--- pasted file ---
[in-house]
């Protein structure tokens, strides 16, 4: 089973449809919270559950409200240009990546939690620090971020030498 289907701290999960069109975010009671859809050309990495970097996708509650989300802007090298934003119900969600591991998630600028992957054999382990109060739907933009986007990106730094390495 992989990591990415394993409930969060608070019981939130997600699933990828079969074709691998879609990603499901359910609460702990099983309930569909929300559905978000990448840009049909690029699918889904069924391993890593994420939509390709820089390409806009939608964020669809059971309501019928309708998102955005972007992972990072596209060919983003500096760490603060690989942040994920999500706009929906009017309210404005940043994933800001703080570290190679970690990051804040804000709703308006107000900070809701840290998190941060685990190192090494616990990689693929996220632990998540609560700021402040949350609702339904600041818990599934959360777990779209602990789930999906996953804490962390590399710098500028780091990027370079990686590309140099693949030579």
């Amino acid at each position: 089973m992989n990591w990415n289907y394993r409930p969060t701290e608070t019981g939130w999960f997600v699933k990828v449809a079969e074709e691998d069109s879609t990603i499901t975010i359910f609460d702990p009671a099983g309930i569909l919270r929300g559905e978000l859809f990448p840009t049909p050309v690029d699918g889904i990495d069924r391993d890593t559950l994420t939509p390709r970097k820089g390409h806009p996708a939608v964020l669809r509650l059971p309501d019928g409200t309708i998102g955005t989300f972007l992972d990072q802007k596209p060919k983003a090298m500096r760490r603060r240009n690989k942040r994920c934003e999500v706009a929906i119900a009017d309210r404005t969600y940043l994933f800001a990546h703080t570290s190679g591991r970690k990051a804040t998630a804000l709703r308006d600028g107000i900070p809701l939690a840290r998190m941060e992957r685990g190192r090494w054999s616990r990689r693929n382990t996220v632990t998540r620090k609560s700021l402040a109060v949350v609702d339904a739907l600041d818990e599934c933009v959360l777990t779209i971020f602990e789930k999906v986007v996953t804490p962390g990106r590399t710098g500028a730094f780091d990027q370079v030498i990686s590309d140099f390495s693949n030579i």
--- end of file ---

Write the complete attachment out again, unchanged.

[in-house]
């Protein structure tokens, strides 16, 4: 089973449809919270559950409200240009990546939690620090971020030498 289907701290999960069109975010009671859809050309990495970097996708509650989300802007090298934003119900969600591991998630600028992957054999382990109060739907933009986007990106730094390495 992989990591990415394993409930969060608070019981939130997600699933990828079969074709691998879609990603499901359910609460702990099983309930569909929300559905978000990448840009049909690029699918889904069924391993890593994420939509390709820089390409806009939608964020669809059971309501019928309708998102955005972007992972990072596209060919983003500096760490603060690989942040994920999500706009929906009017309210404005940043994933800001703080570290190679970690990051804040804000709703308006107000900070809701840290998190941060685990190192090494616990990689693929996220632990998540609560700021402040949350609702339904600041818990599934959360777990779209602990789930999906996953804490962390590399710098500028780091990027370079990686590309140099693949030579």
């Amino acid at each position: 089973m992989n990591w990415n289907y394993r409930p969060t701290e608070t019981g939130w999960f997600v699933k990828v449809a079969e074709e691998d069109s879609t990603i499901t975010i359910f609460d702990p009671a099983g309930i569909l919270r929300g559905e978000l859809f990448p840009t049909p050309v690029d699918g889904i990495d069924r391993d890593t559950l994420t939509p390709r970097k820089g390409h806009p996708a939608v964020l669809r509650l059971p309501d019928g409200t309708i998102g955005t989300f972007l992972d990072q802007k596209p060919k983003a090298m500096r760490r603060r240009n690989k942040r994920c934003e999500v706009a929906i119900a009017d309210r404005t969600y940043l994933f800001a990546h703080t570290s190679g591991r970690k990051a804040t998630a804000l709703r308006d600028g107000i900070p809701l939690a840290r998190m941060e992957r685990g190192r090494w054999s616990r990689r693929n382990t996220v632990t998540r620090k609560s700021l402040a109060v949350v609702d339904a739907l600041d818990e599934c933009v959360l777990t779209i971020f602990e789930k999906v986007v996953t804490p962390g990106r590399t710098g500028a730094f780091d990027q370079v030498i990686s590309d140099f390495s693949n030579i």